Ivory Coast was compared to other African countries a blank space in our heads. We barely knew anything about what to see and do and none of our guidebooks covered the country due to its recent civil war. But once again we were in for an amazingly positive surprise.
Once through immigration the track led through a beautifully forested landscape dotted with mud brick villages. We were immediately reminded about Guinea Conakry as the people were greeting us with big smiles and waves. Road blocks simply waved us through and we made it easily to the mountain town Man. Yet again we found refuge in one of the most expensive hotels where we could camp for free and explored the animated market. The higher elevation gave us a welcome retreat from the humidity of the coast and all along a hill weavers were at work. They created beautiful white and blue strips of cloth at an amazing speed and Fabian bought himself two of the armless shirts that are created out of those.
With the soon expiring visa for Ghana pushing us forward we unfortunately did not linger long and drove straight onto the capital Yamoussoukro. On the way we stopped at one of the numerous little roadside markets filled with fresh produce and amazingly humorous people and bought about 2,5kg of avocados for less than 1€. After crossing a large dam supplying the region with electricity we found a beautiful wild camping spot with view on the vast lake. A bit scary was the fact that we saw people with metal detectors scanning the area later and we hoped it was not due to mines that might have been planted around the dam during the civil war. When returning the same way the following day the police roadblock at the other end of the dam stopped us as we were apparently not allowed to cross without special permission in the first place. The officer in command had to make due with some smiles as there was no cadeau to be had.
Yamoussoukro might be the official capital but there is not much that would hint to its status as almost everything is still happening in the metropolis Abidjan further south. Huge 8 lane highways cross the city with barely a car in sight and most areas come closer to a ghost town than a capital. The arguably only attraction for visitors in the area is the large Basilica of Our Lady of Peace which we could already spot from afar. The ex-president has ordered the construction of this with 158m highest church in the world resembling the St. Peters Dome in Rome. Estimations are that 300 million USD were spent to construct this massive building which the ex-president paid out of his own pocket – obviously he had grabbed more than his fair share during his exorbitantly long reign.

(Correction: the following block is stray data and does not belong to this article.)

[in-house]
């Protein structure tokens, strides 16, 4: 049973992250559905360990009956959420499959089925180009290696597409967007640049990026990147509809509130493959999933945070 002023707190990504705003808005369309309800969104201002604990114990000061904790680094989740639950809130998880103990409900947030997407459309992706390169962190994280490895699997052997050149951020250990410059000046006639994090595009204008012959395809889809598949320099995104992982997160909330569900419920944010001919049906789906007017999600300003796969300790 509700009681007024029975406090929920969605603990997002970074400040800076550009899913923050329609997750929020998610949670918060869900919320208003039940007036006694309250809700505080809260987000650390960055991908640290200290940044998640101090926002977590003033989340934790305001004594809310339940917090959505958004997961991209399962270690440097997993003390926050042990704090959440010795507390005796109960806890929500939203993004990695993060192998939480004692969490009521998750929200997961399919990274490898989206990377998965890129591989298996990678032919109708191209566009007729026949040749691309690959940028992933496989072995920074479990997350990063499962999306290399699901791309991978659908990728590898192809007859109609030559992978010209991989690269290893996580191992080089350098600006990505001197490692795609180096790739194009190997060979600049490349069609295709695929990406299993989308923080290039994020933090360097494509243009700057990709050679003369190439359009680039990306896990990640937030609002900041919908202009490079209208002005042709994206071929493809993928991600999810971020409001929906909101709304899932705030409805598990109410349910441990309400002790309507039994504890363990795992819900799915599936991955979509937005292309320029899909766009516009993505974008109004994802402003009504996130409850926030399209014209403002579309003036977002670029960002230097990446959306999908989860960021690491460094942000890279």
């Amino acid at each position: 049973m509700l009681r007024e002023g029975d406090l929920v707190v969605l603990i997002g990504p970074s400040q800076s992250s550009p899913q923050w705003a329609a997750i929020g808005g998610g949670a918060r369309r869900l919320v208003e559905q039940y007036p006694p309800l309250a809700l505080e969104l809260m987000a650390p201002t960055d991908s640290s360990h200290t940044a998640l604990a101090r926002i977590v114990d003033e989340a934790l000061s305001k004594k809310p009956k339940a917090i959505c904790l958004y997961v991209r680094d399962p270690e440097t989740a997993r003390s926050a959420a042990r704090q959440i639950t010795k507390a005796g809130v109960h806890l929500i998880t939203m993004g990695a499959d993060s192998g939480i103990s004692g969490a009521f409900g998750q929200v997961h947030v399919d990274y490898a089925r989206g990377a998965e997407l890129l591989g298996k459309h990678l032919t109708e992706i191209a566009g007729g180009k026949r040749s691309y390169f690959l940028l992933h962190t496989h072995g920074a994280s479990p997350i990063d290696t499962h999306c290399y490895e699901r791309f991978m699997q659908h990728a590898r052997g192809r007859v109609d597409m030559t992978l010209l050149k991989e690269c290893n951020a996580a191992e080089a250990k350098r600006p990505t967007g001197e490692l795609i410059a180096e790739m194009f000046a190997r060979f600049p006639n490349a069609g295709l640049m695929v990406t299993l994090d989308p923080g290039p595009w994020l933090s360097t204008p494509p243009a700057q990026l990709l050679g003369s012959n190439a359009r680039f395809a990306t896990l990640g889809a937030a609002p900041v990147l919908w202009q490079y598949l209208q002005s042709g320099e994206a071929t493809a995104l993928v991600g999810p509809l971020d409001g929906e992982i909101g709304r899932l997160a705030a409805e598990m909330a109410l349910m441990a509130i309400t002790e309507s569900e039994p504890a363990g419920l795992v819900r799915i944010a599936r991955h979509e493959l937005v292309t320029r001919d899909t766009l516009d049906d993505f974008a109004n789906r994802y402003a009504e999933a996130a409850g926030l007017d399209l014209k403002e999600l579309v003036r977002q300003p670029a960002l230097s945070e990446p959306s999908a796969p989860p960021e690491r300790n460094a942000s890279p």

Whatever one might think about spending such a sum on a single church basically in the middle of nowhere in a country where enough people struggle to make a living at all, the place is definitely impressive. We arrived in front of the area and found ourselves in front of a closed gate. Thinking that it might be closed for visitors on Saturday we sneaked some photos through the bars and wanted to head on before we found out that the entrance is at the far side of the area – oops. Once registered we met our dedicated guide who gave us a highly informative tour in surprisingly good English. Individually air-conditioned seats, speakers hidden in huge pillars and a sophisticated sound swallowing layer to fight echoes left us convinced that this was the most modern church we have ever been in – even though it was finished when we were born. On the roof of the building a group of Pakistani UN Peacekeepers came running towards us to take endless photos with the interesting white people.
On the same day we pushed on towards Grand Bassam on a freshly finished highway that does not have to fear comparison with a German Autobahn. Crossing Abidjan we were astonished about the high rise buildings and general modernity of the place and could have thought about spending a few days exploring the city were it not for our time frame. On arrival in Grand Bassam it was getting very late again and we asked at about every single hotel or campement whether we were allowed to camp for a night until one had mercy and let us stay in exchange for us eating in the expensive restaurant.
We had to leave early the next morning though before the rich weekend visitors arrived so they would not be shocked by us dirty gypsies. After exploring some of the remaining colonial buildings and some weird fish and rice breakfast we were off towards the border with Ghana where friendly officials guided us through the exit process before wishing us “bonne route!”.
In retro perspective we have to say that we would have loved to spend more time in this country with its amazingly friendly people and will have to come back to spend an appropriate amount of time there.
PS: More photos are to be found in the gallery.